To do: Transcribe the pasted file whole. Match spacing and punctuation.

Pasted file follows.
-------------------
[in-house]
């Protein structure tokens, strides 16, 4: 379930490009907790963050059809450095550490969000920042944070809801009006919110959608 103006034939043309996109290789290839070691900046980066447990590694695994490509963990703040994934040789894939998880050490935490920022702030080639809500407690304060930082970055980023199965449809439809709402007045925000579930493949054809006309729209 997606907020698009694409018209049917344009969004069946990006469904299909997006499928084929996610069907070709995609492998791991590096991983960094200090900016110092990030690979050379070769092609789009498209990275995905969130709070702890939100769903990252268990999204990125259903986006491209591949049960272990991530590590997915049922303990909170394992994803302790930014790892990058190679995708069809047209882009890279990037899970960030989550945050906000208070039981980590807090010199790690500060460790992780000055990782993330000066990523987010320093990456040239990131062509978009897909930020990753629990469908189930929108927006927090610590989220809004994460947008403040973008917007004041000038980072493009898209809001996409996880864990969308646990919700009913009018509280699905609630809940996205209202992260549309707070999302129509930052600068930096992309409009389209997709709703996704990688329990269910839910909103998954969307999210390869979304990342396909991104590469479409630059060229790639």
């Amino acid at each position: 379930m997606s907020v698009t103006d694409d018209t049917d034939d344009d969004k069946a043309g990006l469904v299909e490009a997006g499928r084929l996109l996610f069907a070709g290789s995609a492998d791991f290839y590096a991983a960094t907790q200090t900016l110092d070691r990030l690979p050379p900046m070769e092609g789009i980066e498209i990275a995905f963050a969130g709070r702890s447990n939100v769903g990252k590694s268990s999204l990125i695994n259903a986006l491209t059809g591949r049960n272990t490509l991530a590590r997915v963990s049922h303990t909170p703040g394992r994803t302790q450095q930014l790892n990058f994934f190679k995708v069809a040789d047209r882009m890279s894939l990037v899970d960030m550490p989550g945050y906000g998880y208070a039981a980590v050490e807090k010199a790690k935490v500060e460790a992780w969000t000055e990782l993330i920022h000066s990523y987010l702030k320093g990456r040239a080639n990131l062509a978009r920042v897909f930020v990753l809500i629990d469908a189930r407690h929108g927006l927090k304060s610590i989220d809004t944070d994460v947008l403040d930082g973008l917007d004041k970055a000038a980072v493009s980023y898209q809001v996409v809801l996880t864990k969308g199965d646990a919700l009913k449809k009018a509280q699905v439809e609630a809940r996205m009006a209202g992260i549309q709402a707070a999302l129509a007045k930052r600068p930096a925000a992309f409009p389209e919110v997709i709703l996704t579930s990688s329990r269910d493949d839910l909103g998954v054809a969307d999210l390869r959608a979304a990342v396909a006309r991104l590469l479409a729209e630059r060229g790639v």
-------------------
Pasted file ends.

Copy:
[in-house]
């Protein structure tokens, strides 16, 4: 379930490009907790963050059809450095550490969000920042944070809801009006919110959608 103006034939043309996109290789290839070691900046980066447990590694695994490509963990703040994934040789894939998880050490935490920022702030080639809500407690304060930082970055980023199965449809439809709402007045925000579930493949054809006309729209 997606907020698009694409018209049917344009969004069946990006469904299909997006499928084929996610069907070709995609492998791991590096991983960094200090900016110092990030690979050379070769092609789009498209990275995905969130709070702890939100769903990252268990999204990125259903986006491209591949049960272990991530590590997915049922303990909170394992994803302790930014790892990058190679995708069809047209882009890279990037899970960030989550945050906000208070039981980590807090010199790690500060460790992780000055990782993330000066990523987010320093990456040239990131062509978009897909930020990753629990469908189930929108927006927090610590989220809004994460947008403040973008917007004041000038980072493009898209809001996409996880864990969308646990919700009913009018509280699905609630809940996205209202992260549309707070999302129509930052600068930096992309409009389209997709709703996704990688329990269910839910909103998954969307999210390869979304990342396909991104590469479409630059060229790639």
């Amino acid at each position: 379930m997606s907020v698009t103006d694409d018209t049917d034939d344009d969004k069946a043309g990006l469904v299909e490009a997006g499928r084929l996109l996610f069907a070709g290789s995609a492998d791991f290839y590096a991983a960094t907790q200090t900016l110092d070691r990030l690979p050379p900046m070769e092609g789009i980066e498209i990275a995905f963050a969130g709070r702890s447990n939100v769903g990252k590694s268990s999204l990125i695994n259903a986006l491209t059809g591949r049960n272990t490509l991530a590590r997915v963990s049922h303990t909170p703040g394992r994803t302790q450095q930014l790892n990058f994934f190679k995708v069809a040789d047209r882009m890279s894939l990037v899970d960030m550490p989550g945050y906000g998880y208070a039981a980590v050490e807090k010199a790690k935490v500060e460790a992780w969000t000055e990782l993330i920022h000066s990523y987010l702030k320093g990456r040239a080639n990131l062509a978009r920042v897909f930020v990753l809500i629990d469908a189930r407690h929108g927006l927090k304060s610590i989220d809004t944070d994460v947008l403040d930082g973008l917007d004041k970055a000038a980072v493009s980023y898209q809001v996409v809801l996880t864990k969308g199965d646990a919700l009913k449809k009018a509280q699905v439809e609630a809940r996205m009006a209202g992260i549309q709402a707070a999302l129509a007045k930052r600068p930096a925000a992309f409009p389209e919110v997709i709703l996704t579930s990688s329990r269910d493949d839910l909103g998954v054809a969307d999210l390869r959608a979304a990342v396909a006309r991104l590469l479409a729209e630059r060229g790639v």